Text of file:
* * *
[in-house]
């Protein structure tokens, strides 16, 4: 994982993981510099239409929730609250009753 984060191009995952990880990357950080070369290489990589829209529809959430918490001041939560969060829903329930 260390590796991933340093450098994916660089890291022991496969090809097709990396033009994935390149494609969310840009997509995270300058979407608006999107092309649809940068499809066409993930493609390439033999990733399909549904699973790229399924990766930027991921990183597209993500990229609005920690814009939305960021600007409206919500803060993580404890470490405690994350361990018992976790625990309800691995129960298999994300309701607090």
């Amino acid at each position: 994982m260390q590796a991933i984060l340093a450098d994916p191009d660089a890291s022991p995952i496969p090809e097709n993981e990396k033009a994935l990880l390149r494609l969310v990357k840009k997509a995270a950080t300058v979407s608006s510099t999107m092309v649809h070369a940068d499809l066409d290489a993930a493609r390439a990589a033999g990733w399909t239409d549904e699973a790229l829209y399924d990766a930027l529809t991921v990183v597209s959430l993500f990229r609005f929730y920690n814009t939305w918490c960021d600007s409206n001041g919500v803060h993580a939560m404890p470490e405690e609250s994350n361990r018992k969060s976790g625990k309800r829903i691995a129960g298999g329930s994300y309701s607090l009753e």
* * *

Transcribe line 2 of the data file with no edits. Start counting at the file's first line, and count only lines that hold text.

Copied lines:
């Protein structure tokens, strides 16, 4: 994982993981510099239409929730609250009753 984060191009995952990880990357950080070369290489990589829209529809959430918490001041939560969060829903329930 260390590796991933340093450098994916660089890291022991496969090809097709990396033009994935390149494609969310840009997509995270300058979407608006999107092309649809940068499809066409993930493609390439033999990733399909549904699973790229399924990766930027991921990183597209993500990229609005920690814009939305960021600007409206919500803060993580404890470490405690994350361990018992976790625990309800691995129960298999994300309701607090």